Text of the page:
|Publication number||US4472033 A|
|Application number||US 06/389,938|
|Publication date||Sep 18, 1984|
|Filing date||Jun 18, 1982|
|Priority date||Jun 24, 1981|
|Publication number||06389938, 389938, US 4472033 A, US 4472033A, US-A-4472033, US4472033 A, US4472033A|
|Inventors||Toru Fukuhara, Kunio Konno|
|Original Assignee||Nippon Kogaku K.K.|
|Export Citation||BiBTeX, EndNote, RefMan|
|Patent Citations (2), Referenced by (11), Classifications (11), Legal Events (5)|
|External Links: USPTO, USPTO Assignment, Espacenet|
1. Field of the Invention
This invention relates to a zoom lens having an automatic focus detecting device contained therein.
2. Description of the Prior Art
In recent years, numerous automatic focus detecting devices have been proposed in the optical devices of photographic cameras or the like, and zoom lenses incorporating automatic focus detecting devices in the zoom lens structure are known.
Consider an auto focus zoom lens provided with an optical system discrete from a picture-taking optical system as an optical system for automatic focus detection. Also, consider a compact zoom lens which comprises two groups, namely, a first group of negative power and a second group of positive power, which cover a wide angle to a medium focus condition.
In constructing an auto focus zoom lens of the above-described combination, a focusing error occurs during a zooming operation for the reason set forth hereinafter unless the arrangement of the optical system for automatic focus detection satisfies certain conditions, and thus resultant photographs are out of focus. Moreover, this phenomenon occurs even in a zoom lens in which the automatic focus detecting device has no detection error.
It is an object of the present invention to provide a zoom lens barrel provided with an automatic focus detecting device which produces no detection error at any focal length.
The zoon lens barrel according to the present invention is provided with a first lens group having a negative power and a second lens group having a positive power, the first lens group being moved for focusing, and the first and the second lens groups being moved for zooming. In the present invention, the focus detecting device is supported integrally with the first lens group of the zoom lens barrel and is moved with the first lens along the direction of the optical axis.
The invention will become more fully apparent from the following detailed description thereof taken in conjunction with the accompanying drawings.
FIG. 1A is a view of the optical path showing a two-group zoom lens set to the condition of the short focal length.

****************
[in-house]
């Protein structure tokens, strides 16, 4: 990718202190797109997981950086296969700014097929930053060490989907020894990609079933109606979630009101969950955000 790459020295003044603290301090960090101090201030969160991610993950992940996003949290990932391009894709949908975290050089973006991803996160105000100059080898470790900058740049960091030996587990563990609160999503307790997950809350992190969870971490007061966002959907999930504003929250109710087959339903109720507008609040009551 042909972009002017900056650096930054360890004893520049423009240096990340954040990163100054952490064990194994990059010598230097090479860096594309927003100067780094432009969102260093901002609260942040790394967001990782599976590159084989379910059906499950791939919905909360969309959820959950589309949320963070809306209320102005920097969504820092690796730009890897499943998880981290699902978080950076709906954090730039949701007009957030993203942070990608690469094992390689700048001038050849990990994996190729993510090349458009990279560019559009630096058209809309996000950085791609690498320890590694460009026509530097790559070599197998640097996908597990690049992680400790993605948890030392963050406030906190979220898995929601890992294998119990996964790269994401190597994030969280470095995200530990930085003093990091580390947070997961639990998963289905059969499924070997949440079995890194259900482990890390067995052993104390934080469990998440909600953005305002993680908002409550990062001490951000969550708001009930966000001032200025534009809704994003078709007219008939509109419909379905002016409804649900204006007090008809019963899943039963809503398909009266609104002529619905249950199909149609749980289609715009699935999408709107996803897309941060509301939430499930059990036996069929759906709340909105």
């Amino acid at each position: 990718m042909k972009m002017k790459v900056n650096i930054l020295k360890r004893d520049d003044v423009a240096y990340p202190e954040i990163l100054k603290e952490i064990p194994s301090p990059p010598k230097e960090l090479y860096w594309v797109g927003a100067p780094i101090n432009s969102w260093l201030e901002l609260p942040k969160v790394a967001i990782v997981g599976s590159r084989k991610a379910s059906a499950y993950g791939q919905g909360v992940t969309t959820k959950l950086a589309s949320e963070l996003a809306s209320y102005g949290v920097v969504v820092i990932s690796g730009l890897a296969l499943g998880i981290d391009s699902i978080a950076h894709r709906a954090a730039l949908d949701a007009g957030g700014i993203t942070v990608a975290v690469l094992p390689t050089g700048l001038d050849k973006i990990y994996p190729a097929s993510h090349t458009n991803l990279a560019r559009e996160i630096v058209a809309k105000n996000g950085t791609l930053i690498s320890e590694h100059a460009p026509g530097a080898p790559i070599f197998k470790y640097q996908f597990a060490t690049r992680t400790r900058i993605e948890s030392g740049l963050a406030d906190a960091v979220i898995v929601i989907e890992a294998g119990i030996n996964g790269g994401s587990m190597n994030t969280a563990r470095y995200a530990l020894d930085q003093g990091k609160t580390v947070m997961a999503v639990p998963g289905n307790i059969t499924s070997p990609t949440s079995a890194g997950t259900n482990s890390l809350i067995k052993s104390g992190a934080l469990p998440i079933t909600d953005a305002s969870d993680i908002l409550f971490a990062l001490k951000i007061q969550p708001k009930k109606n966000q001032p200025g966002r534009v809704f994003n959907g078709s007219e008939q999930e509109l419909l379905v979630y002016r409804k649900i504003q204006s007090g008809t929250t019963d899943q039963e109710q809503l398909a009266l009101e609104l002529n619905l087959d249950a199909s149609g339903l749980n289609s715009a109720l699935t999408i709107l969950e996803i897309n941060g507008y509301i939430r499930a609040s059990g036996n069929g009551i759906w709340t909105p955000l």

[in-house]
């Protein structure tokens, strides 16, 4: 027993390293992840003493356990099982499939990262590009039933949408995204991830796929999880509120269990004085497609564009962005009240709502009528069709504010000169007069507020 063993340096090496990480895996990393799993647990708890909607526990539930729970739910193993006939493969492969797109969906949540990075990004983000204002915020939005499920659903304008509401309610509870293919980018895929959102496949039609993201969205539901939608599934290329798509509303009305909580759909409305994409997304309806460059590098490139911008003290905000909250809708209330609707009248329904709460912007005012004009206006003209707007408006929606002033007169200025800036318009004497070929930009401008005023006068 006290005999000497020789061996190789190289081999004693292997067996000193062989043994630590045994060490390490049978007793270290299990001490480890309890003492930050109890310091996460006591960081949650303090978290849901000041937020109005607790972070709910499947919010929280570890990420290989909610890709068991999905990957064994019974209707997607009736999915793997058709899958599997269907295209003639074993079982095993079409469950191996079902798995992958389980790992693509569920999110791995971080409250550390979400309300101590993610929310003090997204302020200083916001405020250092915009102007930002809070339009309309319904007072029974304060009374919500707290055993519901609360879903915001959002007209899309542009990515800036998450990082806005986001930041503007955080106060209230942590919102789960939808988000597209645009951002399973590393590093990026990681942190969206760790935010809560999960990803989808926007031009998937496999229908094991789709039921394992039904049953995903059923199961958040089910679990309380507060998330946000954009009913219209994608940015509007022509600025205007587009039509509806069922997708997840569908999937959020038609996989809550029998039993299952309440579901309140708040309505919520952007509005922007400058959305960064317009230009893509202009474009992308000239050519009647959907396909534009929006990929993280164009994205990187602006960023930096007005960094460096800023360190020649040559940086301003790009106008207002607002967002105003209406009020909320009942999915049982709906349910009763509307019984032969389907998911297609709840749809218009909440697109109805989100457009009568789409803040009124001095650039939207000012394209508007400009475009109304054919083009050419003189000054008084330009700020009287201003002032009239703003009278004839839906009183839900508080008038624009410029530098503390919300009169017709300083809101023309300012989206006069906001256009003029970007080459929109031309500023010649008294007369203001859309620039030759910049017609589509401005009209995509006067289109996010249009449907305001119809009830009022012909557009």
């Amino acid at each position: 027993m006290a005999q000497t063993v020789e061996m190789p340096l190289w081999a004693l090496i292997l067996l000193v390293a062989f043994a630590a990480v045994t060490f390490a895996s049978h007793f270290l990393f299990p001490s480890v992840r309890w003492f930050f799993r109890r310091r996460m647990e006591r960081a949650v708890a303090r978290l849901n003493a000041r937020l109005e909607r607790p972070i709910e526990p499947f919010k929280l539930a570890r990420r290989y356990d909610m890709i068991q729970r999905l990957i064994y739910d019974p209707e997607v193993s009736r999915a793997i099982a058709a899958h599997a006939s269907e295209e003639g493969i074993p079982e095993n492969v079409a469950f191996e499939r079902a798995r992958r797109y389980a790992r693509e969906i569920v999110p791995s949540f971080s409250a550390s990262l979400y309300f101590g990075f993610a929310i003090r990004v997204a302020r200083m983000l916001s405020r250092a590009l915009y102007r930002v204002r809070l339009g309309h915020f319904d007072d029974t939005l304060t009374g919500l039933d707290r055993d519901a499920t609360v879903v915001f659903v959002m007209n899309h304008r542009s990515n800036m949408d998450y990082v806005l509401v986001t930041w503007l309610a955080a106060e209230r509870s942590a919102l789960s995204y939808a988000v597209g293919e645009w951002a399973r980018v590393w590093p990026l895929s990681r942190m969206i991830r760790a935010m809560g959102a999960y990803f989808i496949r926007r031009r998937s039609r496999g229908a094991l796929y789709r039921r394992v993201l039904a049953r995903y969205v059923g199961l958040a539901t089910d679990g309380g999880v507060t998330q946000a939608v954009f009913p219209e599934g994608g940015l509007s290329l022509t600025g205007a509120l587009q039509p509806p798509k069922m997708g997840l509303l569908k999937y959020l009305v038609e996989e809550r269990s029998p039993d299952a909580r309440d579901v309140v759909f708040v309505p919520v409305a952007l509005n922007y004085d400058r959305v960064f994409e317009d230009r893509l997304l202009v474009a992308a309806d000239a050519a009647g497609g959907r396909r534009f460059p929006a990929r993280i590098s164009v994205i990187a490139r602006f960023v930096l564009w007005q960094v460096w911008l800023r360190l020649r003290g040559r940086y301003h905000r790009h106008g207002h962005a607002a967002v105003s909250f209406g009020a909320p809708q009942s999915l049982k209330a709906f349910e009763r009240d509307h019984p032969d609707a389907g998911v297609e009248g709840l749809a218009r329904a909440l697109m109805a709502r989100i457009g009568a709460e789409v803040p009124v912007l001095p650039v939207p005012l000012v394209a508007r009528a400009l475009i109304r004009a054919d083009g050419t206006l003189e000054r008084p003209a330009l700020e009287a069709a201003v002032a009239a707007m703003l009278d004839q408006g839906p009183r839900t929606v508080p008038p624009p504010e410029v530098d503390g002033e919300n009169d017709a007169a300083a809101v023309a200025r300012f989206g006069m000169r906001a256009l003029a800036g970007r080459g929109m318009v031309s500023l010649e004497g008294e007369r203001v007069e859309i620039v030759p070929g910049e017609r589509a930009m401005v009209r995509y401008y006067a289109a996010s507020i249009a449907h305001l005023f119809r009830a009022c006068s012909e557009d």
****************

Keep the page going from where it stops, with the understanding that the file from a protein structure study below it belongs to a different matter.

FIG. 1B is a view of the optical path showing the zoom lens set to the condition of the long focal length.
FIG. 2A is a view of the optical path comparatively showing the focused conditions of the zoom lens set to the short focal length with respect to objects at infinity and a finite distance.
FIG. 2B is a view of the optical path comparatively showing the focused conditions of the zoom lens set to the long focal length with respect to objects at infinity and a finite distance.
FIG. 3 shows an embodiment of the device according to the present invention.
Before describing embodiments of the present invention, the principle of a two-group zoom lens will first be described by reference to FIGS. 1A and 1B.
FIG. 1A shows a condition in which this zoom lens is set to a short focal length and images a parallel light beam 1 from infinity on a film surface F. FIG. 1B shows a condition in which this zoom lens is set to a long focal length and images the parallel light beam 1 from infinity on the film surface F. When zooming is effected from the short focal length to the long focal length, a first lens group L1 (lens unit) of negative power is moved by Z1 toward the film surface F and a second lens group L2 (lens unit) of positive power is moved by Z2 in the opposite direction.
The position at which the parallel light beam 1 from infinity is formed as a virtual image by the first group lens L1, namely, the point conjugate with infinity with respect to the first group lens L1, is Qw in the case of the short focal length and Qt in the case of the long focal length. These points Qw and Qt are conjugate with the center P of the film surface F with respect to the second lens group L2. The imaging magnification with respect to the second group lens L2 differs, whereby the imaging condition for the light 1 from infinity is varied and thus, zooming is accomplished. As is evident from these facts, the distances Qw L1 and Qt L1 between the points Qw, Qt and the first lens group L1 are equal to the focal length f1 of the first lens group.